• Second Battle of Bull Run

    Second Battle of Bull Run
    Classification: Battle/ Location
    Date: Aug 29, 1862
    Location: Prince William County, VA
    Significance: The Second Battle of Bull run was a major win for the Confederates. Both sides suffered many casualties, there were 13,824 Union casualties, and 8,353 Confederate casualties. The Union soldiers were able to withstand the attack for a while, but the Confederates breached it with good commanding and tactics. This battle led to Confederate General Robert E. Lee to invade the North.
  • Antietam

    Classification: Battle
    Date: September 17, 1862
    Location: Sharpsburg Maryland.
    Significance: The battle was a major win for the Union. The battle successfully ended Confederate invasion of Maryland. The battle was Confederate General Robert E. Lee's best and farthest attempt in trying to invade the north. The battle is also known as the bloodiest single day in American history with 23,000 casualties. This battle resulted in President Abraham Lincoln issuing the Emancipation Proclamation.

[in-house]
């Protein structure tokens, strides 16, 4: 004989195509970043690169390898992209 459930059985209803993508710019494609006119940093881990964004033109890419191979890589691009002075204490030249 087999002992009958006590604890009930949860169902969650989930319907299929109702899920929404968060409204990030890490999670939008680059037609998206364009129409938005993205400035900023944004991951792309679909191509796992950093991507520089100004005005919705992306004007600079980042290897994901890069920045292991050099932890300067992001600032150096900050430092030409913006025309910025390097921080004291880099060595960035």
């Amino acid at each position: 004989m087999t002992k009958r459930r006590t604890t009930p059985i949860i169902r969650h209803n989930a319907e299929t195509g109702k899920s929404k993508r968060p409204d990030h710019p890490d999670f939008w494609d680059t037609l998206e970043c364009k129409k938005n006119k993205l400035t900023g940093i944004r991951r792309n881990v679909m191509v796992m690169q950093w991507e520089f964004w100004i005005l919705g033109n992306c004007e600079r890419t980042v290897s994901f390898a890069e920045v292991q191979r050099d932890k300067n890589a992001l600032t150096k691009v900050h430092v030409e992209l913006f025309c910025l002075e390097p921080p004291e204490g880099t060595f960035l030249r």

• Fredericksburg

    Classification: Battle/Location
    Date: December 11, 1862
    Location: Fredericksburg, Virginia
    Significance: The battle of Fredericksburg was a major win for the Confederates and a defeat for the Union. Many Union soldiers have died in the battle and were forced to retreat and abandon Fredericksburg. The Union had more than twice the amount of casualties the Confederates had. This battle gave Confederates hope and faith in themselves again after their failure to take over Maryland.